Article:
Code360 powered by Coding Ninjas X Naukri.com. Code360 powered by Coding Ninjas X Naukri.com
Last Updated: May 18, 2024
Difficulty: Easy

What is Main Function in C

Leveraging ChatGPT - GenAI as a Microsoft Data Expert
Speaker
Prerita Agarwal
Data Specialist @
23 Jul, 2024 @ 01:30 PM

Introduction

In C programming, the main() function is the starting point of every program. It is a special function that tells the compiler where to begin executing the code. The main() function is essential because without it, the program won't know where to start running. 

What is Main Function in C

In this article, we will learn the syntax, important points, and different types of the main() function in C.

Syntax of C main() Function

In C programming, the way you write the main() function can vary, but it typically looks something like this: either int main() or int main(int argc, char *argv[]). Here's what you need to know about each part:

  1. int: This part says that the main() function will give back a number. In most C programs, returning 0 means everything went as planned, while any other number can signal that something went wrong.
     
  2. main: This is the name of the function where all C programs start running. It's like the entry point of a building – the place where you begin.
     
  3. () or (int argc, char *argv[]): These are like containers that might hold information. In simpler main() functions, it's empty. In more complex ones, it holds data that can tell the program more about how it was started, like what commands were typed to run it.
     

Here is a simple example of what the main() function might look like in a basic C program:

  • C

C

#include <stdio.h>

int main() {

   printf("Hello, world!\n");

   return 0;

}

Output

"Hello, world!


In this example, printf is a function used to print out a message, and return 0; tells the system that the program finished successfully.

Now, if you want to get a bit more advanced and pass information into your program from the outside, like from a command line, the main() function can also be written to accept arguments:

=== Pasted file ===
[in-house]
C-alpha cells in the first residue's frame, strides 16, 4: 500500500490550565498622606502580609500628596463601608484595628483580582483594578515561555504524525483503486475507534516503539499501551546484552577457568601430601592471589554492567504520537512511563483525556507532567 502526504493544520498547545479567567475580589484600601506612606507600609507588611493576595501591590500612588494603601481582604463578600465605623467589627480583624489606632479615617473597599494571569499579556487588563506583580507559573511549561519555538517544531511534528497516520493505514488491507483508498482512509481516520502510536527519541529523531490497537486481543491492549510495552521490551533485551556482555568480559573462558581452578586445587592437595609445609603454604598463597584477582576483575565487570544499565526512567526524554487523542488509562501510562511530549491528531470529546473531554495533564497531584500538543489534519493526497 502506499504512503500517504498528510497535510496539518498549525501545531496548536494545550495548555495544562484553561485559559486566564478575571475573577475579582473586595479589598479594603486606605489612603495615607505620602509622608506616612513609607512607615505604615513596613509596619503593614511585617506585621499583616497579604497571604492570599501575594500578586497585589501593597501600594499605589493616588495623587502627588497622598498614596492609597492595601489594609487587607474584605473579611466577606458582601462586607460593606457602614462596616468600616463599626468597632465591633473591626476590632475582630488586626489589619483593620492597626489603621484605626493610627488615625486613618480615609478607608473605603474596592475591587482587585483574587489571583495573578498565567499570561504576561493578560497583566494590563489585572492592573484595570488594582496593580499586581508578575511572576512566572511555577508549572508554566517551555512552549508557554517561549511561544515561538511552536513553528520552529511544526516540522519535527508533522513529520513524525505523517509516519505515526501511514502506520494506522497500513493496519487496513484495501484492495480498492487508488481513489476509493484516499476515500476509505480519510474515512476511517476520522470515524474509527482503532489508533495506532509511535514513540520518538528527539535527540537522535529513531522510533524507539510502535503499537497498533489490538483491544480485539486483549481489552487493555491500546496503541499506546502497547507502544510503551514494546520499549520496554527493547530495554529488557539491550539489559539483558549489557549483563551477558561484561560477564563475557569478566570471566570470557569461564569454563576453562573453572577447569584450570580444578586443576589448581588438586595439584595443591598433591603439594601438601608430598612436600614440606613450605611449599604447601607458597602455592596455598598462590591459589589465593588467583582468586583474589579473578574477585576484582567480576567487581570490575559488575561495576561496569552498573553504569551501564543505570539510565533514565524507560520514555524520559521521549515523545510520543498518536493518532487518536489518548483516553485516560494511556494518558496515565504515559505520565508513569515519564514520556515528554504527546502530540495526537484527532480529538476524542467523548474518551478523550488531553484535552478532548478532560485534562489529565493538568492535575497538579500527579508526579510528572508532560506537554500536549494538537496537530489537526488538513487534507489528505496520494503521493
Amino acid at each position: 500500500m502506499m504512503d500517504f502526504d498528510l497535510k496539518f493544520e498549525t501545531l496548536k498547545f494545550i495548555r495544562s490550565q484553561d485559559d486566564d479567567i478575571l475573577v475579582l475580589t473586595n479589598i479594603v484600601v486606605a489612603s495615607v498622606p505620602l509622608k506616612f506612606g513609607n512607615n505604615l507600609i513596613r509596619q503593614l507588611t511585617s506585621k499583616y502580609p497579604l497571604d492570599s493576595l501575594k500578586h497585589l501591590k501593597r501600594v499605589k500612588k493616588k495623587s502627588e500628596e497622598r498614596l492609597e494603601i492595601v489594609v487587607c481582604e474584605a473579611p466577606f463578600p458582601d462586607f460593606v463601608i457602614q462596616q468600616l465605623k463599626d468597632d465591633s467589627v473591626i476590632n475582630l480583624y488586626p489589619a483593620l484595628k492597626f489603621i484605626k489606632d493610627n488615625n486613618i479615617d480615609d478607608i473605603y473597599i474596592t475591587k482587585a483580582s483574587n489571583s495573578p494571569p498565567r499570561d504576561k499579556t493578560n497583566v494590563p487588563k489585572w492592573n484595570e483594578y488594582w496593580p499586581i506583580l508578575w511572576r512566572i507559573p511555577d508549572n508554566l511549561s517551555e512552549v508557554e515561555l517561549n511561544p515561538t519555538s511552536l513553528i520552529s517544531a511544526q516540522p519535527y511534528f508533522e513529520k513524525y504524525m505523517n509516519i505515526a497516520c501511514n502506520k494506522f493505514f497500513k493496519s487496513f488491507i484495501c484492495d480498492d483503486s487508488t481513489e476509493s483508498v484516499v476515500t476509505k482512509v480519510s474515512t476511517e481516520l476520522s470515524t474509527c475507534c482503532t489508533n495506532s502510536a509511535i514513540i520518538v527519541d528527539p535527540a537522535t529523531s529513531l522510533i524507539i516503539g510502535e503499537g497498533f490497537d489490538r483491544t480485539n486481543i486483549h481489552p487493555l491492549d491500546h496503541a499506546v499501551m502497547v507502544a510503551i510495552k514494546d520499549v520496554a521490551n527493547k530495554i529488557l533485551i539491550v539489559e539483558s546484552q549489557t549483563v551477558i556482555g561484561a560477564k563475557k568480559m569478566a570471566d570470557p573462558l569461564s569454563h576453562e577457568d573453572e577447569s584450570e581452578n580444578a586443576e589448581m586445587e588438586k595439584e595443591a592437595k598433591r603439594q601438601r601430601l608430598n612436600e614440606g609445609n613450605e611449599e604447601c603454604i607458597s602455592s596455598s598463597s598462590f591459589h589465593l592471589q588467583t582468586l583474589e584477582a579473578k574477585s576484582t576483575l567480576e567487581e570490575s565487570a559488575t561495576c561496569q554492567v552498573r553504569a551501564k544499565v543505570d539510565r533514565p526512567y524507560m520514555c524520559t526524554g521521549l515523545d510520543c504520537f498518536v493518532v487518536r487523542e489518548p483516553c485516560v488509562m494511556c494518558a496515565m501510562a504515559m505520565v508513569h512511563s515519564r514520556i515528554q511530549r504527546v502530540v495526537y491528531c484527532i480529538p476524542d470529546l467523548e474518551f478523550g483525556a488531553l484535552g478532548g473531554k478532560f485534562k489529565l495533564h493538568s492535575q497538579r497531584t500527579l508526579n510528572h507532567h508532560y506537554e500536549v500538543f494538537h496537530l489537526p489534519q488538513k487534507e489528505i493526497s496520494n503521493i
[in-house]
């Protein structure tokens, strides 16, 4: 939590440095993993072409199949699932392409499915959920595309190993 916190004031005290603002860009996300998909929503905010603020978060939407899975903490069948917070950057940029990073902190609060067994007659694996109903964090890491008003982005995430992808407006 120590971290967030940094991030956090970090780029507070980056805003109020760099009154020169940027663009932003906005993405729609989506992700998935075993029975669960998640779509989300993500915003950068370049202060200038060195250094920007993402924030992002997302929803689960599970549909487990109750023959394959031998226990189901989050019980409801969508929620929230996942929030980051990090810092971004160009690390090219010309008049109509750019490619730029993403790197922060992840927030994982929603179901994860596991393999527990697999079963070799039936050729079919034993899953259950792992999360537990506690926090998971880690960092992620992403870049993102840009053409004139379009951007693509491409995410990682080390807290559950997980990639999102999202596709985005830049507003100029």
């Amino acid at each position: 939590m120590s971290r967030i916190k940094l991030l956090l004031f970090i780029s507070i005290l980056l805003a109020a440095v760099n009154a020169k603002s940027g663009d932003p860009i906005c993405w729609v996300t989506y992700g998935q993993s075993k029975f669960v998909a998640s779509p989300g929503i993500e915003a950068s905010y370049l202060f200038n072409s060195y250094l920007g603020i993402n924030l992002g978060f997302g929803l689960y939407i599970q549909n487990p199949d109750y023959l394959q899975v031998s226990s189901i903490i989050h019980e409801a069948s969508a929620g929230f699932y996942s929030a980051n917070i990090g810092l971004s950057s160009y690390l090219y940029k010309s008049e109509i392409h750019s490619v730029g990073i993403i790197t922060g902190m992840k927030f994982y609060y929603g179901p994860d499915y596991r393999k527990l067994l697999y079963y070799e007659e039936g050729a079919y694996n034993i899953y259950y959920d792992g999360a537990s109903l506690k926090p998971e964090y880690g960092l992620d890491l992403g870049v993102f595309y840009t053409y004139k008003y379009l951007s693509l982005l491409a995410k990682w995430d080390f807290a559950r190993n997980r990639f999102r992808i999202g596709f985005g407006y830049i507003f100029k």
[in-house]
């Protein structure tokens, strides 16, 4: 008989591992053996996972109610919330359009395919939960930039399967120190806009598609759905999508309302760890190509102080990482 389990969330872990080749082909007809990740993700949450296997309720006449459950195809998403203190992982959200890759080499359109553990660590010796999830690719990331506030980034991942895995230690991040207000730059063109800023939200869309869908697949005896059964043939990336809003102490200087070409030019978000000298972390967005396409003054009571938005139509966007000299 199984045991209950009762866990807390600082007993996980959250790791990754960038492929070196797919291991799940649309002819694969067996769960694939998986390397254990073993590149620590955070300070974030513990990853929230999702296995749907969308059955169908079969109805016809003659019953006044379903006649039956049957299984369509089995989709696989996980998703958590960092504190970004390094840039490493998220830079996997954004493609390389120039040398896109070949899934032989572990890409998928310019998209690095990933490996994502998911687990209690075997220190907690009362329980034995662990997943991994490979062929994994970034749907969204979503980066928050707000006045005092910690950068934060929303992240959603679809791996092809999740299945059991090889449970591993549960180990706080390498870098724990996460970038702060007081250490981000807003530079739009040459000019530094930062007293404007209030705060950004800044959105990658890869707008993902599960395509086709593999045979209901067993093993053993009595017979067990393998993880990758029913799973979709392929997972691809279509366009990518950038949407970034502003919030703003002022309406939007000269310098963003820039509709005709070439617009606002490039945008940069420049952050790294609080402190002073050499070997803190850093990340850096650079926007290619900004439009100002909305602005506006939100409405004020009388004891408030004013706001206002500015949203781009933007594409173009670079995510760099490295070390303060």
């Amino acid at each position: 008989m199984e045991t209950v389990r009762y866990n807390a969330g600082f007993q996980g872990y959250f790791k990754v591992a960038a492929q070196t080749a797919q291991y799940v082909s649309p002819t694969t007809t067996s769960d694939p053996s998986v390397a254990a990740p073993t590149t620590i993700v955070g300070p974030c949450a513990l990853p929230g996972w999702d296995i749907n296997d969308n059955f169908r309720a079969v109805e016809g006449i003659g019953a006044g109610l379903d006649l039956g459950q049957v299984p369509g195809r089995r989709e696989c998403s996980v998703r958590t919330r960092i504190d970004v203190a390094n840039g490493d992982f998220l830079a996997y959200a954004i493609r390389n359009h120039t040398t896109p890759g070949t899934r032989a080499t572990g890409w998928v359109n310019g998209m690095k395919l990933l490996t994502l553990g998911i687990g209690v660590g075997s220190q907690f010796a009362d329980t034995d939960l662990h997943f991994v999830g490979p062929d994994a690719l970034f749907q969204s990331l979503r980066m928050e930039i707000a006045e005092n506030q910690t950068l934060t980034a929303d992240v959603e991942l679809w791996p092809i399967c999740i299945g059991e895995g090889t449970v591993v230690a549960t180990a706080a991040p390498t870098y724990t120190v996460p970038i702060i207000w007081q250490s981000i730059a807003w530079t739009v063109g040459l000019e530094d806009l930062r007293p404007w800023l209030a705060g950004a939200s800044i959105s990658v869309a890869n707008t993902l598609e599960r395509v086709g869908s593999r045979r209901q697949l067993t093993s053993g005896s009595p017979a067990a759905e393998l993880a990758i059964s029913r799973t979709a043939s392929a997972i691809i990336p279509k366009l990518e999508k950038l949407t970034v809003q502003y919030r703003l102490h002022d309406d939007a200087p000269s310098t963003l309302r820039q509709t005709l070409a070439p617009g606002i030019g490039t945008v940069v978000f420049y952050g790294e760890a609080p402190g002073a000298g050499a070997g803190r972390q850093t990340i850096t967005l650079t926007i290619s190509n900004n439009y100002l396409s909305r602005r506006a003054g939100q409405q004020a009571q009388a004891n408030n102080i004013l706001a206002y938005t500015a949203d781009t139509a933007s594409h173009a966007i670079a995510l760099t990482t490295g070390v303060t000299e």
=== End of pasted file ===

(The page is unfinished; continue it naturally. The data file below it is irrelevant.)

• C

C

#include <stdio.h>

int main(int argc, char *argv[]) {

   printf("You ran this program with %d arguments.\n", argc - 1);

   for(int i = 1; i < argc; i++) {

       printf("Argument %d: %s\n", i, argv[i]);

   }

   return 0;

}

Output

You ran this program with 0 arguments.


In this version, argc counts how many arguments you gave, and argv is a list of those arguments as strings. The program then uses a loop to print each one out.

Get the tech career you deserve, faster!
Connect with our expert counsellors to understand how to hack your way to success
User rating 4.7/5
1:1 doubt support
95% placement record
Akash Pal
Senior Software Engineer
326% Hike After Job Bootcamp
Himanshu Gusain
Programmer Analyst
32 LPA After Job Bootcamp
After Job
Bootcamp

Important Points about C main() Function

  1. Where Execution Begins: The main() function is always the starting point of your program. This is where your computer begins to execute your code.
     
  2. Returning a Value: The main() function usually returns an integer to the operating system. A return value of 0 typically means the program ran successfully without any errors. If your program encounters issues or needs to signal something went wrong, you might return a different number.
     
  3. Standard Form: Although you can sometimes see variations, the most common way to write this function is either as int main() or int main(int argc, char *argv[]). The first one is simpler and used in programs that don't need to interact with the environment outside. The second one is used when your program needs to process inputs directly from the user or another program.
     
  4. Global Visibility: The main() function must be globally visible to other parts of your program. This means it cannot be tucked away inside another function or hidden from parts of your program that might need to call it.
     
  5. No Multiple Definitions: You can only have one main() function in any single C program. Having more than one will confuse the compiler and cause errors.